This post picks up where that left off, however, with a look at some of the results in Europe’s mid-sized member-states.

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RELATED: A detailed look at the European parliamentary election results (part 1)

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With the count now almost complete, here’s where the Europe-wide parties stand:


The European People’s Party (EPP), which has been the largest group in the European Parliament since 1999, will continue to be the largest group, but with fewer seats (215) than after any election since 1994.

The second-largest group, the Party of European Socialists (PES) has 188 seats, a slight gain, but not the breakout performance for which it was hoping.

The Alliance of Liberals and Democrats of Europe (ALDE) will remain the third-largest group, notwithstanding the collapse of two of its constituent parties, the Liberal Democrats in the United Kingdom and the Freie Demokratische Partei (FDP, Free Democratic Party) in Germany.

The European Greens have won 53 seats, just two less than before the elections. The Party of the European Left, which had hoped to make strong gains on the strength of its anti-austerity message, gained nine seats to 44.

The Alliance of European Conservatives and Reformists (ECR), a slightly eurosceptic group of conservative parties, including the Conservative Party of the United Kingdom, holds steady at 46 seats — that’s a slight loss of around eight seats. The Movement for a Europe of Liberties and Democracy (MELD) gained six.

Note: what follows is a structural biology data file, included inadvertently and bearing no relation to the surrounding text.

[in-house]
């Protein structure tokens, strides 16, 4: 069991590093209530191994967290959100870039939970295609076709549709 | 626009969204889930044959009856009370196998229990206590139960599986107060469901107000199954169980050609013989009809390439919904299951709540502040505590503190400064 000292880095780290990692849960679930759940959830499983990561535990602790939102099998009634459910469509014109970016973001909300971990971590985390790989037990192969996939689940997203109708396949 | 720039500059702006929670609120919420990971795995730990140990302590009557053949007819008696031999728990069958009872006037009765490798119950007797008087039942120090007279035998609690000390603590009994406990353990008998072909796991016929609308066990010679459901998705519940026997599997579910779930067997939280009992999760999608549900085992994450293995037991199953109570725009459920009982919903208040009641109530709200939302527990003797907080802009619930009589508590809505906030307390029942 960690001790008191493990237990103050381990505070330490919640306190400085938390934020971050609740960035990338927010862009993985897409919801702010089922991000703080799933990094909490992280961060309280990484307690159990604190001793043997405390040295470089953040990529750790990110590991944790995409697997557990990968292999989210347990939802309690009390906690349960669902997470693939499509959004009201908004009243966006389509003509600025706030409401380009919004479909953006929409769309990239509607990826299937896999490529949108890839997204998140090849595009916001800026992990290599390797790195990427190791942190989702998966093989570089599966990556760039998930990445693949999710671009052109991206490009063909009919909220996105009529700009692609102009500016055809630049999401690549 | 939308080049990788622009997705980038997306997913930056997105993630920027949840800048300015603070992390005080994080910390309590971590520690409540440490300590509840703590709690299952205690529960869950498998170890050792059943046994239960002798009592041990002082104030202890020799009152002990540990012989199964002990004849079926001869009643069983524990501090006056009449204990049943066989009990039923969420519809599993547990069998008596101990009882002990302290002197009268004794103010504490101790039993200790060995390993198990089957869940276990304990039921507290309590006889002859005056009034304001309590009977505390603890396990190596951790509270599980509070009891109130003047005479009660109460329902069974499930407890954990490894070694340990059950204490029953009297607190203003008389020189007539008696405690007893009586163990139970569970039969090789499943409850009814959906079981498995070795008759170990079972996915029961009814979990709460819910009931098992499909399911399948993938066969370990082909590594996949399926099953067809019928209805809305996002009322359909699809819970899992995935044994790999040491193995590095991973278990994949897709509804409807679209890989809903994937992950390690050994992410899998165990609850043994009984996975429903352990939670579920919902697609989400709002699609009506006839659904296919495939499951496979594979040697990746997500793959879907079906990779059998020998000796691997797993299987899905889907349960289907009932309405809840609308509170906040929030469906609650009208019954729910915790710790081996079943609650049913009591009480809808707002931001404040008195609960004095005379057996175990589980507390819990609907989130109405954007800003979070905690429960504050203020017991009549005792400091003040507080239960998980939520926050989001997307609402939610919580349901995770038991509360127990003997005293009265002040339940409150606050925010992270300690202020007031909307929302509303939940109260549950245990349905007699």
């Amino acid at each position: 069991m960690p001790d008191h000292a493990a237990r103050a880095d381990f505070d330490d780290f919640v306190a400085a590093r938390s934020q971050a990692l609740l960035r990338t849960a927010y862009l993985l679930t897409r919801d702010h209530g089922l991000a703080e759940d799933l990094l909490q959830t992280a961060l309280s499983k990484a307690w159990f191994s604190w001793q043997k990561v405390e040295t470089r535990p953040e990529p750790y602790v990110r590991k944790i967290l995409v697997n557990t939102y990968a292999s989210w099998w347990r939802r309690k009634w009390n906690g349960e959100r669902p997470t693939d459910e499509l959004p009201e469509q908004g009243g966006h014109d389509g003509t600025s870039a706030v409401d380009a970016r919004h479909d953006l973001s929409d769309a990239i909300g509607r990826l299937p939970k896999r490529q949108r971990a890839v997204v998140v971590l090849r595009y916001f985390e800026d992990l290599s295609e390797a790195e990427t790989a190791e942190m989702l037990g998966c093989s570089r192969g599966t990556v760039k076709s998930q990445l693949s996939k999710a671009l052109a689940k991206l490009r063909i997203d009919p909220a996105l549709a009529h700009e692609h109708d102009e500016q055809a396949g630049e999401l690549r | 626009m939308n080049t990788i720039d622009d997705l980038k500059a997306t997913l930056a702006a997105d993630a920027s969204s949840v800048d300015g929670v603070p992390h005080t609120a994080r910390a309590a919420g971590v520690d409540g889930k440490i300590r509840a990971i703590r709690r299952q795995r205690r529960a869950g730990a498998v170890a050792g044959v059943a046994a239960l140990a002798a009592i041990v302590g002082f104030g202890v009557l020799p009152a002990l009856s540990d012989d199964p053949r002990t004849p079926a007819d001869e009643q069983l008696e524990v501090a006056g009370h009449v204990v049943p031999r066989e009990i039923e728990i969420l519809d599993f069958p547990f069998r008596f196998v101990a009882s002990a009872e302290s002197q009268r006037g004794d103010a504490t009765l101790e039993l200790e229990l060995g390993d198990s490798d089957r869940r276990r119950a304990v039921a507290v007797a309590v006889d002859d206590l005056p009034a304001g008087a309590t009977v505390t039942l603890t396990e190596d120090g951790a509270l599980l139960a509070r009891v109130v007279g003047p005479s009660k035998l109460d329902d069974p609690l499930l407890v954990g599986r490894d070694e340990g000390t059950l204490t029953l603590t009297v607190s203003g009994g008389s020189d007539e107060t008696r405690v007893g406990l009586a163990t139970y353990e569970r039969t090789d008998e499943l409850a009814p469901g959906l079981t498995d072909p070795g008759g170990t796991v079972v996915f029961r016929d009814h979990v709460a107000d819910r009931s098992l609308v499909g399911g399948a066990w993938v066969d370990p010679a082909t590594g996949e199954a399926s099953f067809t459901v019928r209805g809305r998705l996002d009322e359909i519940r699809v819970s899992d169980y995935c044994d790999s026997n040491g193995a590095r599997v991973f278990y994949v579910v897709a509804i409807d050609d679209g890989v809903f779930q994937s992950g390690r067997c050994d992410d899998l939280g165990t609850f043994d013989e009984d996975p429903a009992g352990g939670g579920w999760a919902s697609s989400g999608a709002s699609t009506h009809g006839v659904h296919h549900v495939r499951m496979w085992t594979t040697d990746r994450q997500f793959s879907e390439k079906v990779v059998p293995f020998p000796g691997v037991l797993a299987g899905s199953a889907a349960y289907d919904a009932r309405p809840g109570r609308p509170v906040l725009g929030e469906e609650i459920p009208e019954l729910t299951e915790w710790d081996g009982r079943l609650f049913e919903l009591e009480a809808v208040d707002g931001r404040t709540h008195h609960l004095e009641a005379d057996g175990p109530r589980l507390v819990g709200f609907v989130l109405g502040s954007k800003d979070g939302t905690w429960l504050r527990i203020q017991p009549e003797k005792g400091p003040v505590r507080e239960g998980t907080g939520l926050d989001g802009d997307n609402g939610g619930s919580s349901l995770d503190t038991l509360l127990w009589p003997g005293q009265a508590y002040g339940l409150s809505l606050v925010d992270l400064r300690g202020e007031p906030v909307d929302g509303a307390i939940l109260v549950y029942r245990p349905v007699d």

The real increase was among the ‘non-inscrits,’ the unaffiliated MEPs, which will rise from around 30 to 104. The bulk of those MEPs include the newly elected eurosceptics that have made such a big splash in the past 24 hours, including Marine Le Pen’s Front national (FN, National Front) in France.

But, in addition to being a pan-European contest with wide-ranging themes that resonate throughout the European Union, the elections are also 28 national contests, and they’ve already claimed resignations of two center-left leaders — Eamon Gilmore, of Ireland’s Labour Party, and Alfredo Pérez Rubalcaba, of the Partido Socialista Obrero Español (PSOE, Spanish Socialist Workers’ Party).

Here’s a look at how the European elections are affecting nine more mid-sized counties across the European Union: Poland, Romania, The Netherlands, Belgium, Greece, the Czech Republic, Portugal, Hungary and Sweden.

Continue reading A detailed look at the European parliamentary election results (part 2)

Kiska elected president of Slovakia in setback for Fico


Robert Fico’s attempt to extend his control over both the Slovakian parliament and presidency failed Saturday, when former businessman and philanthropist Andrej Kiska (pictured above) overwhelmingly defeated Fico in the second-round runoff.slovakia flag